As you've seen in both the examples so far, when you drag a control from the tool-box onto the design surface, it is generally represented as a visible widget to the user. Some controls, however, are used less for display than for manipulating other objects (for example, database manipulation controls) and these are displayed in a special area at the bottom of the main window.
In any case, every control is identified by a unique
ID property. Both Visual Web Developer and Visual Studio will
automatically assign an ID to your control as you drag it onto your page. These
automatically generated IDs are rarely meaningful, and we suggest that you rename
them. For example, while the IDE might name your label "Label2," you will probably
find it much more useful to rename that label
When you click on a control in either Design or Source view, its properties are shown in the Properties window. You can change any property value in the Properties window or directly in Source view, and any changes you make will be reflected in both places immediately.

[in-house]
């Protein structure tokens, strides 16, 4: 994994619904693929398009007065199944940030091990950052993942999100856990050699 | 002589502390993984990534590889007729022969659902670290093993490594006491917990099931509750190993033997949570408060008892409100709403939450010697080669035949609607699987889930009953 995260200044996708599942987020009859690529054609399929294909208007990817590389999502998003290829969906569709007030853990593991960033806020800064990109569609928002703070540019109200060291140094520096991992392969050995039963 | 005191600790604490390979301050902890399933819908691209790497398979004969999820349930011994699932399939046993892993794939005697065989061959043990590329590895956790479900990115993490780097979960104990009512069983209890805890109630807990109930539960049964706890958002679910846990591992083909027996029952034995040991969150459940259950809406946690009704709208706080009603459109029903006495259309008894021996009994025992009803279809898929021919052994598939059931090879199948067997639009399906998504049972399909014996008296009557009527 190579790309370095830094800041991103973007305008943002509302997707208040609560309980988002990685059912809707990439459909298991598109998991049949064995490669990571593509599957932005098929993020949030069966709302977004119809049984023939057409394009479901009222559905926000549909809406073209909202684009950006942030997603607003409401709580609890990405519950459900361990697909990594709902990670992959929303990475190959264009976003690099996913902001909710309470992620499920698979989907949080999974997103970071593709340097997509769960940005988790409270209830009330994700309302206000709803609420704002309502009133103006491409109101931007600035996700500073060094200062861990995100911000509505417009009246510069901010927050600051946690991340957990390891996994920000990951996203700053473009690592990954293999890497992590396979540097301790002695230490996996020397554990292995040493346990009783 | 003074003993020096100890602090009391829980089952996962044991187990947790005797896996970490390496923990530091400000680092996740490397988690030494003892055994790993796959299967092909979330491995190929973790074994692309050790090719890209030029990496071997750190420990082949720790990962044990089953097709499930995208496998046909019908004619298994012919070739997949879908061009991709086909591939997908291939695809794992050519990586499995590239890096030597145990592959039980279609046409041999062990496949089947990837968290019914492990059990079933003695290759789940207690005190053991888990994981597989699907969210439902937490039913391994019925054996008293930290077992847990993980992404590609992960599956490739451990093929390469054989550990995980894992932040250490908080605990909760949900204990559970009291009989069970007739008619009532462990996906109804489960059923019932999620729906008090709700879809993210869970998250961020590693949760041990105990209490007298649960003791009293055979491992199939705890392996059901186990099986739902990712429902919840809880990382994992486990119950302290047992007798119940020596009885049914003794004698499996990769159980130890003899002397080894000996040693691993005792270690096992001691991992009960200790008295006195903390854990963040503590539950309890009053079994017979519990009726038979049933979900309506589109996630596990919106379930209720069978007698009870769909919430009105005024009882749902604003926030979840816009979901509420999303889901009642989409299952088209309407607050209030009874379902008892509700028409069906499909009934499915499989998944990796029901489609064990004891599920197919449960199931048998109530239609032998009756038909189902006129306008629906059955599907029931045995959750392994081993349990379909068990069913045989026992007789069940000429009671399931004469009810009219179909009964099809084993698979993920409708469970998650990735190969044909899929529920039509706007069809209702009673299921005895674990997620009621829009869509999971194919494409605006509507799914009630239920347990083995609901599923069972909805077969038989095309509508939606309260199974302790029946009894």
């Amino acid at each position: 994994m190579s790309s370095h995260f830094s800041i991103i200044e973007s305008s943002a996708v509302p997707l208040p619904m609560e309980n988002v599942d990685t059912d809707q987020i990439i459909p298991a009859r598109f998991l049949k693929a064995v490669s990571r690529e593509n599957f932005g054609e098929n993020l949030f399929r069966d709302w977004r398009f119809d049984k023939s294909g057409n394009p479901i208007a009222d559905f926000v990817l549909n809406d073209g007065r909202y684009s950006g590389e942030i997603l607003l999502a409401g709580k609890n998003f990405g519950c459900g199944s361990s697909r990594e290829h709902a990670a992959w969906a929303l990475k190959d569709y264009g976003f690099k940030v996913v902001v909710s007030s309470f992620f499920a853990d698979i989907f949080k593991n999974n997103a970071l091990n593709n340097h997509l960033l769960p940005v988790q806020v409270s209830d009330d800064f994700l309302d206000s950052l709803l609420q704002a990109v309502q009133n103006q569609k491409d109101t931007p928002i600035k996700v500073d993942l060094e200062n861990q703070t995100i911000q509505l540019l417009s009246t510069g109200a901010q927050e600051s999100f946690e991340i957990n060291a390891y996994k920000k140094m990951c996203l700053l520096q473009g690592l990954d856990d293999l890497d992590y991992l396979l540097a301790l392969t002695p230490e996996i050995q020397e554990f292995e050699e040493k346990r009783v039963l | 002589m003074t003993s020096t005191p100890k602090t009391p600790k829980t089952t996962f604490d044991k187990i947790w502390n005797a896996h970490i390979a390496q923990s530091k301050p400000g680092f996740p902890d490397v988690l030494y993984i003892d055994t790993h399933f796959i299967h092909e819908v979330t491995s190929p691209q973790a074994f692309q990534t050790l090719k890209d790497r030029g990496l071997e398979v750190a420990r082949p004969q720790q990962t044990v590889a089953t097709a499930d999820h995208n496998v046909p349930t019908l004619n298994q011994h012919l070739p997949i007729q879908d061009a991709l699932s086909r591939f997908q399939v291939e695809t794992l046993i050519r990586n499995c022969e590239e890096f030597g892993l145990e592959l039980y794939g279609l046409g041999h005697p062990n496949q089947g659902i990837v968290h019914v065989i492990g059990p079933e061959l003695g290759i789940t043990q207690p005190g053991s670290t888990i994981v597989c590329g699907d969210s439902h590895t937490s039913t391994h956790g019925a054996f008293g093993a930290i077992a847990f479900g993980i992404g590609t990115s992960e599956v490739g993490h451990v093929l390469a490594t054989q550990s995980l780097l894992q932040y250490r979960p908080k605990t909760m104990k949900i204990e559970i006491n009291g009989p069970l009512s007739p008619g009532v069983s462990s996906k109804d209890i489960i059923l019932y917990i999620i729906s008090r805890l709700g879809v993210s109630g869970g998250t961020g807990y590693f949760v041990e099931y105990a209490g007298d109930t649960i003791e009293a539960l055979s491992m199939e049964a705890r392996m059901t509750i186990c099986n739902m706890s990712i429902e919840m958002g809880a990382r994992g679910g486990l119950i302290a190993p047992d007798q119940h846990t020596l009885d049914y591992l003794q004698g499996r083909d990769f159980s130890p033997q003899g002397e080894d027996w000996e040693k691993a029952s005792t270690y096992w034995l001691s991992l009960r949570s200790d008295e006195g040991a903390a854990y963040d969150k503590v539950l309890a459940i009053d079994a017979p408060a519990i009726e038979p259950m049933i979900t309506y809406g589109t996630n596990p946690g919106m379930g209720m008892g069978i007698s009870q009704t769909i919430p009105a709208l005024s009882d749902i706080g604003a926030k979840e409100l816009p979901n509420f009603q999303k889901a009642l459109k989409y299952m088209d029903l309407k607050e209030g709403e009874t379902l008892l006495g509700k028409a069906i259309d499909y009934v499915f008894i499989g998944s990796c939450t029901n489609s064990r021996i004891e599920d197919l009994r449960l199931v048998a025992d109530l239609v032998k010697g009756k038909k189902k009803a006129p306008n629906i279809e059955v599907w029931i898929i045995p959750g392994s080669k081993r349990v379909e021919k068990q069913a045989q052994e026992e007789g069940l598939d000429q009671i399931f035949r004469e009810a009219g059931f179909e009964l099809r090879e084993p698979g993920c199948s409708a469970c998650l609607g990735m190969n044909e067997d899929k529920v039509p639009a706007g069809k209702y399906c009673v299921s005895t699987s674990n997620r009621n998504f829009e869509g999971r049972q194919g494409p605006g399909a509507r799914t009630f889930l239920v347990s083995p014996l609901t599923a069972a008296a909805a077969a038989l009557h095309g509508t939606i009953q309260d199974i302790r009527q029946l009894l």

Within the Properties window, you can group properties by category or alphabetically. Figure 2-7 shows the Accessibility, Appearance, and Behavior categories of a button, though there are others. You can click the appropriate buttons in the menu bar to toggle between the Categorized and Alphabetical views. (When organized alphabetically, the IDof the Control is placed, out of order, at the ...